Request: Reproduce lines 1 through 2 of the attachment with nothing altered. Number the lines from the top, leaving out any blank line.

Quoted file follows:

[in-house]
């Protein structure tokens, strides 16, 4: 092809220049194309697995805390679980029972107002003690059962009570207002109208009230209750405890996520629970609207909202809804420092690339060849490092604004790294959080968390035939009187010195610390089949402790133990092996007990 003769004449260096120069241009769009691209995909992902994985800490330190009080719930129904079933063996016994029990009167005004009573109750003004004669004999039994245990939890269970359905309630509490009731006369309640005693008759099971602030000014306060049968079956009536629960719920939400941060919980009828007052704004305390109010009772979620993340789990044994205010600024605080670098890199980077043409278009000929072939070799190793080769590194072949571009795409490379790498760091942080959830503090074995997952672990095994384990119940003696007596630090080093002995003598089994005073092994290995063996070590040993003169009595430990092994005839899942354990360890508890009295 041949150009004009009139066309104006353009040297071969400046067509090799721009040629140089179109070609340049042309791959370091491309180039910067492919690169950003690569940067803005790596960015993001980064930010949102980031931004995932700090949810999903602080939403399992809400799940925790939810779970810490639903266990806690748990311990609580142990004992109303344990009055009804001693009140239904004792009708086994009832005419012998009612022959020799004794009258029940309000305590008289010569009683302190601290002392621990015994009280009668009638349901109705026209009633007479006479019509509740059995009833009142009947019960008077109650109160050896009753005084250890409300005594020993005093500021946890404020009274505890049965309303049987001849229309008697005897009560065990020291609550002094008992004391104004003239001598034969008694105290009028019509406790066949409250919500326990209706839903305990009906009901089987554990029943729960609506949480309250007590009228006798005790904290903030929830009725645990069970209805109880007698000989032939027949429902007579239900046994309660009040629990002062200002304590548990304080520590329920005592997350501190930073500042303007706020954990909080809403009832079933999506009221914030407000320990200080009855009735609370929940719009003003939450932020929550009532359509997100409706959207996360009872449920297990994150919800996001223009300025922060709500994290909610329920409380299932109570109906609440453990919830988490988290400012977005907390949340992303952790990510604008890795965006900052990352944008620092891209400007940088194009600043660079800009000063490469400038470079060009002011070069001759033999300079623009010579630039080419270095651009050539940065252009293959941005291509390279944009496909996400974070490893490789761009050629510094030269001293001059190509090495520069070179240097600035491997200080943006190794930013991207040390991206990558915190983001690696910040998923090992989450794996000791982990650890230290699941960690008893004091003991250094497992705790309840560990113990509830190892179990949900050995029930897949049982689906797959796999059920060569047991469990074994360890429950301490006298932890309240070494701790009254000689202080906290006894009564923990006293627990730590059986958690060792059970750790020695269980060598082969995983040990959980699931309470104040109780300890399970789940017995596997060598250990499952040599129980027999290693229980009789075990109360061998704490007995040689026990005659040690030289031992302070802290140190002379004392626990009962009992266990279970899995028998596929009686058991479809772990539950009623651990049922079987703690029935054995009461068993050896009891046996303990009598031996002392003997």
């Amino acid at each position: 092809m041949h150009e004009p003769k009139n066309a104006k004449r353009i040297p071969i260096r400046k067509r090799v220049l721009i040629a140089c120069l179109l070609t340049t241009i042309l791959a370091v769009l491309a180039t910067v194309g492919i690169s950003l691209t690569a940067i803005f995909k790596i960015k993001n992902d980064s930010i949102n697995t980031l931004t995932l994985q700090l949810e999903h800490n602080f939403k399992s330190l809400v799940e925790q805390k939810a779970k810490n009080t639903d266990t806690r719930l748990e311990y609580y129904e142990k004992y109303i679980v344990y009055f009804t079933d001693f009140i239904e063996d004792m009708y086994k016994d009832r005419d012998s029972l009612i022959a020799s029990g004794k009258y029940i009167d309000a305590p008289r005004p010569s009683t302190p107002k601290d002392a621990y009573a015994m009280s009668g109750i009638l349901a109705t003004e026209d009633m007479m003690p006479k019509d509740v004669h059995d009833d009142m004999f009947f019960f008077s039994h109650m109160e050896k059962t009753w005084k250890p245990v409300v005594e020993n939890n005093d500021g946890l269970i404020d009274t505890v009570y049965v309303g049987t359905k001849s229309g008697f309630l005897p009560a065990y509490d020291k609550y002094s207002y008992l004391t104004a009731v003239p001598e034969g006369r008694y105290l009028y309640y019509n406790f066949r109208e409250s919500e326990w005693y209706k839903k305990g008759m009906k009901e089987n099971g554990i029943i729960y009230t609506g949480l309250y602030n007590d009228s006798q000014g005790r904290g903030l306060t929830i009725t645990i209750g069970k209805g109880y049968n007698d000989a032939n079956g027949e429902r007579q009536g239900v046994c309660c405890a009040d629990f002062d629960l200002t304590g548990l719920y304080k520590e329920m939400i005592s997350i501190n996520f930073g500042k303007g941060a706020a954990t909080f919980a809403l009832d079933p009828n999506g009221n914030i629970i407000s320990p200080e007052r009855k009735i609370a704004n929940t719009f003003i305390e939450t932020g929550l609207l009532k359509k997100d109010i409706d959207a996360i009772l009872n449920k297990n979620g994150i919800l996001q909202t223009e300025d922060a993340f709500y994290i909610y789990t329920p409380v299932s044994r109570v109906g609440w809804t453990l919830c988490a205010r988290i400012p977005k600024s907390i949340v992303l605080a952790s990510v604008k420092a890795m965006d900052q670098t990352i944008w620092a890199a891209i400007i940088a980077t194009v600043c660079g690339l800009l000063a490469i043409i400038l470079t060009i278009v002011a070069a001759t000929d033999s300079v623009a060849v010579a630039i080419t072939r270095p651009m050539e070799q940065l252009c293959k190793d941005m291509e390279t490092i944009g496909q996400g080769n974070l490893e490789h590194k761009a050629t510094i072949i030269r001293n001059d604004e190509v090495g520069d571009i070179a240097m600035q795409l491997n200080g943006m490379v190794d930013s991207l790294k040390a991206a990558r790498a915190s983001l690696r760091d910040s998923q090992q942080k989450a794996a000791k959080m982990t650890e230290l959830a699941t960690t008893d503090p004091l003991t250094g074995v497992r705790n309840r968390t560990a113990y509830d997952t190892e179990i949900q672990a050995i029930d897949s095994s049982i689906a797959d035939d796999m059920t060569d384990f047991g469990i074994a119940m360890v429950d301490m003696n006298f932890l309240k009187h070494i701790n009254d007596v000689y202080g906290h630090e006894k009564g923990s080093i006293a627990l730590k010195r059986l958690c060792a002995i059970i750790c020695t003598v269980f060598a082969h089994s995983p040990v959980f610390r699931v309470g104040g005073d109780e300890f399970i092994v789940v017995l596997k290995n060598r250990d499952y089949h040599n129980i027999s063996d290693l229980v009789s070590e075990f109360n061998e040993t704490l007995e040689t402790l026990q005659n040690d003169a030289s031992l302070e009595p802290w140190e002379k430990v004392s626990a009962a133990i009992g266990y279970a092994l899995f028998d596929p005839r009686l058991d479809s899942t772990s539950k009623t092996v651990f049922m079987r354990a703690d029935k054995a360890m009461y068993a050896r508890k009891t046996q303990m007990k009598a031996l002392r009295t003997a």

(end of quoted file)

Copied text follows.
[in-house]
């Protein structure tokens, strides 16, 4: 092809220049194309697995805390679980029972107002003690059962009570207002109208009230209750405890996520629970609207909202809804420092690339060849490092604004790294959080968390035939009187010195610390089949402790133990092996007990 003769004449260096120069241009769009691209995909992902994985800490330190009080719930129904079933063996016994029990009167005004009573109750003004004669004999039994245990939890269970359905309630509490009731006369309640005693008759099971602030000014306060049968079956009536629960719920939400941060919980009828007052704004305390109010009772979620993340789990044994205010600024605080670098890199980077043409278009000929072939070799190793080769590194072949571009795409490379790498760091942080959830503090074995997952672990095994384990119940003696007596630090080093002995003598089994005073092994290995063996070590040993003169009595430990092994005839899942354990360890508890009295 041949150009004009009139066309104006353009040297071969400046067509090799721009040629140089179109070609340049042309791959370091491309180039910067492919690169950003690569940067803005790596960015993001980064930010949102980031931004995932700090949810999903602080939403399992809400799940925790939810779970810490639903266990806690748990311990609580142990004992109303344990009055009804001693009140239904004792009708086994009832005419012998009612022959020799004794009258029940309000305590008289010569009683302190601290002392621990015994009280009668009638349901109705026209009633007479006479019509509740059995009833009142009947019960008077109650109160050896009753005084250890409300005594020993005093500021946890404020009274505890049965309303049987001849229309008697005897009560065990020291609550002094008992004391104004003239001598034969008694105290009028019509406790066949409250919500326990209706839903305990009906009901089987554990029943729960609506949480309250007590009228006798005790904290903030929830009725645990069970209805109880007698000989032939027949429902007579239900046994309660009040629990002062200002304590548990304080520590329920005592997350501190930073500042303007706020954990909080809403009832079933999506009221914030407000320990200080009855009735609370929940719009003003939450932020929550009532359509997100409706959207996360009872449920297990994150919800996001223009300025922060709500994290909610329920409380299932109570109906609440453990919830988490988290400012977005907390949340992303952790990510604008890795965006900052990352944008620092891209400007940088194009600043660079800009000063490469400038470079060009002011070069001759033999300079623009010579630039080419270095651009050539940065252009293959941005291509390279944009496909996400974070490893490789761009050629510094030269001293001059190509090495520069070179240097600035491997200080943006190794930013991207040390991206990558915190983001690696910040998923090992989450794996000791982990650890230290699941960690008893004091003991250094497992705790309840560990113990509830190892179990949900050995029930897949049982689906797959796999059920060569047991469990074994360890429950301490006298932890309240070494701790009254000689202080906290006894009564923990006293627990730590059986958690060792059970750790020695269980060598082969995983040990959980699931309470104040109780300890399970789940017995596997060598250990499952040599129980027999290693229980009789075990109360061998704490007995040689026990005659040690030289031992302070802290140190002379004392626990009962009992266990279970899995028998596929009686058991479809772990539950009623651990049922079987703690029935054995009461068993050896009891046996303990009598031996002392003997």